Poor Steven! In that moment, he became beet red, and he lowered his head and seemed on the verge of weeping. I tried to take the focus from my friend, asking “Can anyone actually choose stupidity?” At which he smiled and pointed at the urinating bum, his bottle and his apparent oblivion.

“Perhaps not without certain tradeoffs,” he replied. “But it might be argued that they are worthwhile. Try sometime to maintain the opposing position and you will see how difficult it is to prove.”

“You mean,” began Steven, trying bravely to earn back some of his confidence, “do you mean that the shame and degradation, along with the ill health… that they might be worth accepting, given the horror of knowledge?”

“Given the horror of true knowledge, this might be the case.”

And there came a day when his lessons could not be conveyed verbally. And on that day he took us hand in hand into a Pizza Hut and began urinating on the salad bar. “You must choose,” was all he said. At which point some of us followed suit, while others settled into a nearby booth, the better to observe. And because we wore no uniforms, the security guards were able to expel only the most egregious offenders, while the rest of us stuffed ourselves to the gills, talking over the day’s lesson—and then skipped out, merrily, on the check.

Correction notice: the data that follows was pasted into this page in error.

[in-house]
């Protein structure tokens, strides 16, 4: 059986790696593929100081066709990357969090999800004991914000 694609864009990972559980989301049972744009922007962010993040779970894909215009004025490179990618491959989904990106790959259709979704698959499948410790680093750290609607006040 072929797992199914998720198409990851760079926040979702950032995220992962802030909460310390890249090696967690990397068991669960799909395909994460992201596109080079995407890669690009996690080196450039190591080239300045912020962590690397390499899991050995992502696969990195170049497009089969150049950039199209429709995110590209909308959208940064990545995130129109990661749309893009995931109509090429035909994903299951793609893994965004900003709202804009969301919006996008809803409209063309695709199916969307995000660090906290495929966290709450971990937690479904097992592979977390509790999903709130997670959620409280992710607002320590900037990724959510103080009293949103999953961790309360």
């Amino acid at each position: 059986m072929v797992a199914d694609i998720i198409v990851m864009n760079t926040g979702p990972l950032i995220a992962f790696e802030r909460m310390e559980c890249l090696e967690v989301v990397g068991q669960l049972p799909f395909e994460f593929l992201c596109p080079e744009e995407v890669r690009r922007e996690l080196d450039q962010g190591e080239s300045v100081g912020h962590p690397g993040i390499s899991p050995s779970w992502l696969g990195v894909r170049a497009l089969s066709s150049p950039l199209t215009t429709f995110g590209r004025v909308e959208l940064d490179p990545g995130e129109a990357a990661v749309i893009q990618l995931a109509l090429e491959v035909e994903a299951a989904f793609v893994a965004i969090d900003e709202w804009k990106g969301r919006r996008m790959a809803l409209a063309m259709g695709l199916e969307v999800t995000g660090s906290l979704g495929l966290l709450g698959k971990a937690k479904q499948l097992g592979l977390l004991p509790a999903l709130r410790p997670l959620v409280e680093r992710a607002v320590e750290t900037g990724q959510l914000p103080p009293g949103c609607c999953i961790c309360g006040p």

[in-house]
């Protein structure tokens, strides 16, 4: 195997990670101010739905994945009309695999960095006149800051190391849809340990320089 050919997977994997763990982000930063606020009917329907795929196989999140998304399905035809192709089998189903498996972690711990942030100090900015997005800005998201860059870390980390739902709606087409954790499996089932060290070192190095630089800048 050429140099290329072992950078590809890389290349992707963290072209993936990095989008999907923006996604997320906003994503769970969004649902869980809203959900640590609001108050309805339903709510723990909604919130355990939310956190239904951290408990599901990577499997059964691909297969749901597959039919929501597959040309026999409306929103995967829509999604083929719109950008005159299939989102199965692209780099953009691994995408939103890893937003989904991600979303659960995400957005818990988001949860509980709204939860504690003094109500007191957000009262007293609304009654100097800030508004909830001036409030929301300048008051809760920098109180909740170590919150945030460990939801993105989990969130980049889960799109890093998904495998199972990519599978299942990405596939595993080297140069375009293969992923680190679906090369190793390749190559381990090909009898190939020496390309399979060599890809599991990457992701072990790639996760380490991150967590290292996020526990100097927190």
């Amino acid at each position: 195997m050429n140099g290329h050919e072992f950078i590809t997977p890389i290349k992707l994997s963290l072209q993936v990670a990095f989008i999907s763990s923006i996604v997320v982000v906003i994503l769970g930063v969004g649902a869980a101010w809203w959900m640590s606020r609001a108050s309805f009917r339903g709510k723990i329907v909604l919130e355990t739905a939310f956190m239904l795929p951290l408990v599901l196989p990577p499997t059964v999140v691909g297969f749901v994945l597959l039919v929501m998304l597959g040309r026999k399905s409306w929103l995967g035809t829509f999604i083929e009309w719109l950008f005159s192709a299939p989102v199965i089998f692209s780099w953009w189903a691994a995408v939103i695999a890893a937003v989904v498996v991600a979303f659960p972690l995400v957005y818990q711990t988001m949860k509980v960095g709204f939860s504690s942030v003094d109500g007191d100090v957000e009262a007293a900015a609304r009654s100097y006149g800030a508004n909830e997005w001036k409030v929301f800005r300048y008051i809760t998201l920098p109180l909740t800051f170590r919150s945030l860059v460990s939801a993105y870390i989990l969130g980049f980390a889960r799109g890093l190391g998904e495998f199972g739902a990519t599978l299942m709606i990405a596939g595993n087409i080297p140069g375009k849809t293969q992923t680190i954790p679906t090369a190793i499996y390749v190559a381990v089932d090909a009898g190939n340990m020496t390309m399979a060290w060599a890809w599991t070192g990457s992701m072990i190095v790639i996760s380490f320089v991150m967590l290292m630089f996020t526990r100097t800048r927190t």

“The lettuce is wilted,” he bellowed at an employee of a ghetto McDonald’s one day. And when she looked back at him with something approaching horror, but which maintained certain definite elements of shock as well, he cried out more loudly still, with a kind of deathly scream that recalled the keening of certain Romanian shepherdesses “THE LETTUCE IS WILTED.”

But then, to assuage her fears, he took her head between his hands and kissed her forehead, saying: “But you are neither farmer nor proprietor. For you, too, this lettuce is wilted.” And he ate the rest of his overcooked hamburger with sincere joy, never mentioning the lettuce again.

Was he a lover of his fellow man?

“Derive your strength from your hatred,” he advised, “though keep anger within its proper bounds. Hate, that is, energetically, but without concern for outcomes.”

Or another time he put it this way: “My hatred gives me strength, but it might be just as correct to say that the exercise of hatred is strengthening, regardless of its target.”

Dark sayings, it might seem. But then…well…these are dark times.

I loved the book and was set on extending the experience of reading it as long as possible. And so I went on with my biography, even after admitting that it was unlikely even to approximate an adequate explanation of the text before me—I went on for the simple enjoyment of the exercise: